By Susan Shea
A few winters ago, I snowshoed along a trail that led below a series of cliffs with rows of huge, hanging icicles. These icicles were up to 40 feet long, with colors ranging from blue-green to yellowish-brown. In some spots, the icicles extended from clifftop to base, forming thick columns of ice. This spectacular display was created by water from melting snow and underground seeps dripping off the cliffs, refreezing, and building up over time. Minerals leached out of rock and soil can contribute to the colors of icicles.
Although less spectacular, icicles on buildings form in the same way. When sunlight or heat emitted through the roof of a poorly insulated building melts snow in subfreezing temperatures, the water refreezes as it drips. Because of the influence of sunlight, more icicles tend to grow on sunny, south-facing sides of buildings and cliffs than on shaded north sides.
An icicle begins its life as a single drop of water hanging from an object in cold air. As the drop starts to freeze, a thin outer shell of ice forms. Water continues to flow down the sides in a thin film, creating more freezing and allowing the icicle to lengthen over time. Actively growing icicles have liquid drips at the tip and a narrow, liquid-filled tube inside. Naturally-occurring salts and other minerals in the water cause ripples on the outside of an icicle. Icicles also develop when rain falls in air slightly below freezing, and rainwater dripping from branches and wires creates an accumulation of small icicles. The rate of growth of an icicle in length and width is a function of air temperature, wind speed, and water flux. Icicles can grow as fast as one centimeter per minute.
While icicles are a common seasonal sight, other winter weather phenomena are more unusual. On warmer winter days, I’ve occasionally seen long tubes of snow, either hollow or filled, on steep slopes. These are snow rollers, or snow doughnuts. For these unique shapes to form, there must be a top layer of fresh, sticky snow, a substrate such as ice or powder that the top layer doesn’t adhere to, a temperature just above freezing, and a wind. On hillsides, gravity aids in their formation. Snow rollers can also occur in fields and on frozen lakes where a strong, sustained wind does the work. As a strip of snow rolls down a hill or is blown across a field, it turns over, accumulating more snow and creating a layered, cylindrical, shape.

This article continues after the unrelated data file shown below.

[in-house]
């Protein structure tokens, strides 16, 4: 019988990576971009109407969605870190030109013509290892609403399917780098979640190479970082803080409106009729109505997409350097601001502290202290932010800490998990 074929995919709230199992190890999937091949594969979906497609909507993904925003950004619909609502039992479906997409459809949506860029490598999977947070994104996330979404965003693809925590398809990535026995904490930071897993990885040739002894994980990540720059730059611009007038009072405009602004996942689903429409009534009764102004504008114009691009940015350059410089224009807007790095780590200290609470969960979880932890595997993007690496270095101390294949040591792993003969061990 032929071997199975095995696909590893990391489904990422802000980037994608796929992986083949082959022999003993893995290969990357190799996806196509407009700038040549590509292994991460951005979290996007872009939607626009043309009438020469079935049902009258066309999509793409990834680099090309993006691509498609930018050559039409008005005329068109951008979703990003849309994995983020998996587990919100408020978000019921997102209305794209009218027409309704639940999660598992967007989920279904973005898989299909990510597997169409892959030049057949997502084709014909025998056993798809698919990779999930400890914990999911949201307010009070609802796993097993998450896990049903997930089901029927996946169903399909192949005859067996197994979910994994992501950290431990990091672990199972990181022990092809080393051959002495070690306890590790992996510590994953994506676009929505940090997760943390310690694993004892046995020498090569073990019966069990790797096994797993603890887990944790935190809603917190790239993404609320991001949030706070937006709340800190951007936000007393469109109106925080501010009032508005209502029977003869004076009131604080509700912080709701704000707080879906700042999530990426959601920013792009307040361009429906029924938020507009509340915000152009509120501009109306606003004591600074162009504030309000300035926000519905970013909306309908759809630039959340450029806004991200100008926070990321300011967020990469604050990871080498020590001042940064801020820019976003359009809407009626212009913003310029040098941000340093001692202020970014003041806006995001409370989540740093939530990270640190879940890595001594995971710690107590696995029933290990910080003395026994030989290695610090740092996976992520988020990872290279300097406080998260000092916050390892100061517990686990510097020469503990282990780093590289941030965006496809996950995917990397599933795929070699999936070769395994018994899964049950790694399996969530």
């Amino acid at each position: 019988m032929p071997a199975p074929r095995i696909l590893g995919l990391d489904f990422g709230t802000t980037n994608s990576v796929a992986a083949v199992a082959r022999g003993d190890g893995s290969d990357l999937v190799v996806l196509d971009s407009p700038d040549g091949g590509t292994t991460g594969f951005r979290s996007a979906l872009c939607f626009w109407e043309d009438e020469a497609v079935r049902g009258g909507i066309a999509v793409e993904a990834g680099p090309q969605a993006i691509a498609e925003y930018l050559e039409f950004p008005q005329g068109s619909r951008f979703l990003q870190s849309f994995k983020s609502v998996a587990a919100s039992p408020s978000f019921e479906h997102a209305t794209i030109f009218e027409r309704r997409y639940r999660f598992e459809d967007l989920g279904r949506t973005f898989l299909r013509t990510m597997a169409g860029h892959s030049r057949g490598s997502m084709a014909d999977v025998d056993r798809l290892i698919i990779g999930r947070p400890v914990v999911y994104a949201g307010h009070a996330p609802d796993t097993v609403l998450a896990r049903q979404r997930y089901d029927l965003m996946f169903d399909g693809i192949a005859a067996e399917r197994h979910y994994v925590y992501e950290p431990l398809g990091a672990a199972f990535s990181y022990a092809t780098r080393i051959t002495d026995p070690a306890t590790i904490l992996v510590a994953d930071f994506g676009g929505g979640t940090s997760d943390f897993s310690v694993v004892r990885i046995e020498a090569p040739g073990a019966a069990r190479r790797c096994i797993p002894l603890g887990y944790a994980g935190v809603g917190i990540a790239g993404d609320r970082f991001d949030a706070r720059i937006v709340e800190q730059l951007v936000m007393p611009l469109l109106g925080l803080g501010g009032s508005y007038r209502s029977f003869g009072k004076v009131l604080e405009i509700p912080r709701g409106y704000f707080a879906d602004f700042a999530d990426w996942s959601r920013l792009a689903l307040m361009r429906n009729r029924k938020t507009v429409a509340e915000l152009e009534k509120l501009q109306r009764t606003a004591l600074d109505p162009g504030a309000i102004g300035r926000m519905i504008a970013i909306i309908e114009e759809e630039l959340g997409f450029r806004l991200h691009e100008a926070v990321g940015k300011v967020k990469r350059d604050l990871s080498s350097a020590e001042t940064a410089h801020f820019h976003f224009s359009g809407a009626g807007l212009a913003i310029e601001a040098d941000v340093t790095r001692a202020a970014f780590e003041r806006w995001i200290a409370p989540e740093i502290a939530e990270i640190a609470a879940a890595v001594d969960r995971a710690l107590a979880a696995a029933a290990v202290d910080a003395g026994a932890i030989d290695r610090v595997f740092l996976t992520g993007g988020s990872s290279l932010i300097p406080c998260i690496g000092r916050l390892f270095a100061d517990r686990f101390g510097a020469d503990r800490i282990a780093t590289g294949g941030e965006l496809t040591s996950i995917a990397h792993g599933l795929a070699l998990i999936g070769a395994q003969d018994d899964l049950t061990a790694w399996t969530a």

“The Vermont Weather Book,” by David Ludlum, describes hundreds of snow rollers in fields near Burlington, Vermont, that were up to 13 inches in diameter and 18 inches long. The National Weather Service once reported a large occurrence of snow rollers on an Idaho prairie that were up to 2 feet in diameter. Most snow rollers are smaller, some as small as a tennis ball. The weather service considers snow rollers a rare meteorological event because they need a specific combination of conditions to form.
Another interesting, uncommon cold weather phenomenon is hair ice, also called ice wool or frost beard. These are thin filaments of ice that grow out of rotting logs and are packed together in soft curls and waves resembling human hair. Hair ice occurs on humid nights in northern forests when the temperature is slightly below freezing. This ice often melts in the morning, although it sometimes maintains its shape for days. In 2015, Swiss and German researchers discovered a species of fungus that grows on dead tree bark and can cause hair ice to develop. When ice forms on the surface of a log, and the water inside the log remains liquid, the temperature difference produces suction that draws water out of the wood pores and grows the “hair.” Chemicals released by the fungus shape the ice into strands.
Along with the challenges of icy roads and snow shoveling, winter offers a host of wonders if you take the time to look.
Susan Shea is a naturalist, writer, and conservationist based in Vermont. Illustration by Adelaide Murphy Tyrol. The Outside Story is assigned and edited by Northern Woodlands magazine and sponsored by the Wellborn Ecology Fund of the New Hampshire Charitable Foundation: www.nhcf.org.